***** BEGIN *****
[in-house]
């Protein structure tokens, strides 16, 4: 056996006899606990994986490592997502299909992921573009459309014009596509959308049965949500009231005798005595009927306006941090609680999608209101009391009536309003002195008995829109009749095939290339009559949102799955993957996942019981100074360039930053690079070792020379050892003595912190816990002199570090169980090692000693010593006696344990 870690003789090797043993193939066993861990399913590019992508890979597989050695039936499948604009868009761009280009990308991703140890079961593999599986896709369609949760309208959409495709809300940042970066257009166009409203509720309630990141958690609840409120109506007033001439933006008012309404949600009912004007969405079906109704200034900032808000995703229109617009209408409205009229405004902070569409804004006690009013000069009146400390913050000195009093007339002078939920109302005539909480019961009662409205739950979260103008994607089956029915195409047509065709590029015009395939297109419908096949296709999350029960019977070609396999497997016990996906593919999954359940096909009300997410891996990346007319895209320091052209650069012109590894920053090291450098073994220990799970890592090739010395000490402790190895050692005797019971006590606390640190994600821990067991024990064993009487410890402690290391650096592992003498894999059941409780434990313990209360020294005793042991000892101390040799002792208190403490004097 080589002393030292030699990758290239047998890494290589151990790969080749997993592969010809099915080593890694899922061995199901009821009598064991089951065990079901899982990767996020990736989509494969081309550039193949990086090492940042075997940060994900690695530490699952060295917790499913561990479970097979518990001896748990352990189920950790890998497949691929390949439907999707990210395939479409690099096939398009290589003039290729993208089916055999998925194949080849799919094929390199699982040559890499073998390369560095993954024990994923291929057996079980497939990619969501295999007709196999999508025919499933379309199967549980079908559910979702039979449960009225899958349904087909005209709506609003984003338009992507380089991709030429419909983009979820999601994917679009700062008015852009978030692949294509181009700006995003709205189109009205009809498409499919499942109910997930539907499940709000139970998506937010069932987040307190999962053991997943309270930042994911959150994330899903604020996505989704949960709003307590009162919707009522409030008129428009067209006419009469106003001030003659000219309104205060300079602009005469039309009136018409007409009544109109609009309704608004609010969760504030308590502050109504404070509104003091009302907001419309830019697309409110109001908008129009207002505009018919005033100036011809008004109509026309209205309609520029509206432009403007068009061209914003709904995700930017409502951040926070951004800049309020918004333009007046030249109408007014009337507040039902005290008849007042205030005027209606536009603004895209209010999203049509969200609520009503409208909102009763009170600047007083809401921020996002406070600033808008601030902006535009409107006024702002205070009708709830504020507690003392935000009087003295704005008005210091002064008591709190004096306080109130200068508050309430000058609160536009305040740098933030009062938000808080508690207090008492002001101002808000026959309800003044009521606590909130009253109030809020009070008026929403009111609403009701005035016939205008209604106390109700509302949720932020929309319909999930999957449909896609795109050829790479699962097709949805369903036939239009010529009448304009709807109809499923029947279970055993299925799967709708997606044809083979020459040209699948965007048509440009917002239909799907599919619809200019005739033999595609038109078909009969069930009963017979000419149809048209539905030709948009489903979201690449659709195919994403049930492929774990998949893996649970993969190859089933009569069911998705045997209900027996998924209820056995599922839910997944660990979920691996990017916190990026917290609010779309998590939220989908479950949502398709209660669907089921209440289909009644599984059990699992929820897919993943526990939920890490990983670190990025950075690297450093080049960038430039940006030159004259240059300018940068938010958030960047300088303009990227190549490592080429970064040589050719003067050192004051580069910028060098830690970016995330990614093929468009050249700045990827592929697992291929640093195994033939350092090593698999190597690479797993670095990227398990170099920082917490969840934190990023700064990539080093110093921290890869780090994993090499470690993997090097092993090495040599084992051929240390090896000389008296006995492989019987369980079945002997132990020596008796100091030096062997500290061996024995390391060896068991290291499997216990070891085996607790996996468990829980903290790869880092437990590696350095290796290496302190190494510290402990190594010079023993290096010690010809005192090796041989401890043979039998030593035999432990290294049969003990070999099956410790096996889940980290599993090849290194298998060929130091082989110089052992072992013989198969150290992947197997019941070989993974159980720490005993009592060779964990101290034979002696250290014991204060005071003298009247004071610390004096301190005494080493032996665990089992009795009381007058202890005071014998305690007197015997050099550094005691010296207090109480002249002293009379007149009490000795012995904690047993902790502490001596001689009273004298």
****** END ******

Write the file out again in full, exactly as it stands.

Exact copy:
[in-house]
């Protein structure tokens, strides 16, 4: 056996006899606990994986490592997502299909992921573009459309014009596509959308049965949500009231005798005595009927306006941090609680999608209101009391009536309003002195008995829109009749095939290339009559949102799955993957996942019981100074360039930053690079070792020379050892003595912190816990002199570090169980090692000693010593006696344990 870690003789090797043993193939066993861990399913590019992508890979597989050695039936499948604009868009761009280009990308991703140890079961593999599986896709369609949760309208959409495709809300940042970066257009166009409203509720309630990141958690609840409120109506007033001439933006008012309404949600009912004007969405079906109704200034900032808000995703229109617009209408409205009229405004902070569409804004006690009013000069009146400390913050000195009093007339002078939920109302005539909480019961009662409205739950979260103008994607089956029915195409047509065709590029015009395939297109419908096949296709999350029960019977070609396999497997016990996906593919999954359940096909009300997410891996990346007319895209320091052209650069012109590894920053090291450098073994220990799970890592090739010395000490402790190895050692005797019971006590606390640190994600821990067991024990064993009487410890402690290391650096592992003498894999059941409780434990313990209360020294005793042991000892101390040799002792208190403490004097 080589002393030292030699990758290239047998890494290589151990790969080749997993592969010809099915080593890694899922061995199901009821009598064991089951065990079901899982990767996020990736989509494969081309550039193949990086090492940042075997940060994900690695530490699952060295917790499913561990479970097979518990001896748990352990189920950790890998497949691929390949439907999707990210395939479409690099096939398009290589003039290729993208089916055999998925194949080849799919094929390199699982040559890499073998390369560095993954024990994923291929057996079980497939990619969501295999007709196999999508025919499933379309199967549980079908559910979702039979449960009225899958349904087909005209709506609003984003338009992507380089991709030429419909983009979820999601994917679009700062008015852009978030692949294509181009700006995003709205189109009205009809498409499919499942109910997930539907499940709000139970998506937010069932987040307190999962053991997943309270930042994911959150994330899903604020996505989704949960709003307590009162919707009522409030008129428009067209006419009469106003001030003659000219309104205060300079602009005469039309009136018409007409009544109109609009309704608004609010969760504030308590502050109504404070509104003091009302907001419309830019697309409110109001908008129009207002505009018919005033100036011809008004109509026309209205309609520029509206432009403007068009061209914003709904995700930017409502951040926070951004800049309020918004333009007046030249109408007014009337507040039902005290008849007042205030005027209606536009603004895209209010999203049509969200609520009503409208909102009763009170600047007083809401921020996002406070600033808008601030902006535009409107006024702002205070009708709830504020507690003392935000009087003295704005008005210091002064008591709190004096306080109130200068508050309430000058609160536009305040740098933030009062938000808080508690207090008492002001101002808000026959309800003044009521606590909130009253109030809020009070008026929403009111609403009701005035016939205008209604106390109700509302949720932020929309319909999930999957449909896609795109050829790479699962097709949805369903036939239009010529009448304009709807109809499923029947279970055993299925799967709708997606044809083979020459040209699948965007048509440009917002239909799907599919619809200019005739033999595609038109078909009969069930009963017979000419149809048209539905030709948009489903979201690449659709195919994403049930492929774990998949893996649970993969190859089933009569069911998705045997209900027996998924209820056995599922839910997944660990979920691996990017916190990026917290609010779309998590939220989908479950949502398709209660669907089921209440289909009644599984059990699992929820897919993943526990939920890490990983670190990025950075690297450093080049960038430039940006030159004259240059300018940068938010958030960047300088303009990227190549490592080429970064040589050719003067050192004051580069910028060098830690970016995330990614093929468009050249700045990827592929697992291929640093195994033939350092090593698999190597690479797993670095990227398990170099920082917490969840934190990023700064990539080093110093921290890869780090994993090499470690993997090097092993090495040599084992051929240390090896000389008296006995492989019987369980079945002997132990020596008796100091030096062997500290061996024995390391060896068991290291499997216990070891085996607790996996468990829980903290790869880092437990590696350095290796290496302190190494510290402990190594010079023993290096010690010809005192090796041989401890043979039998030593035999432990290294049969003990070999099956410790096996889940980290599993090849290194298998060929130091082989110089052992072992013989198969150290992947197997019941070989993974159980720490005993009592060779964990101290034979002696250290014991204060005071003298009247004071610390004096301190005494080493032996665990089992009795009381007058202890005071014998305690007197015997050099550094005691010296207090109480002249002293009379007149009490000795012995904690047993902790502490001596001689009273004298």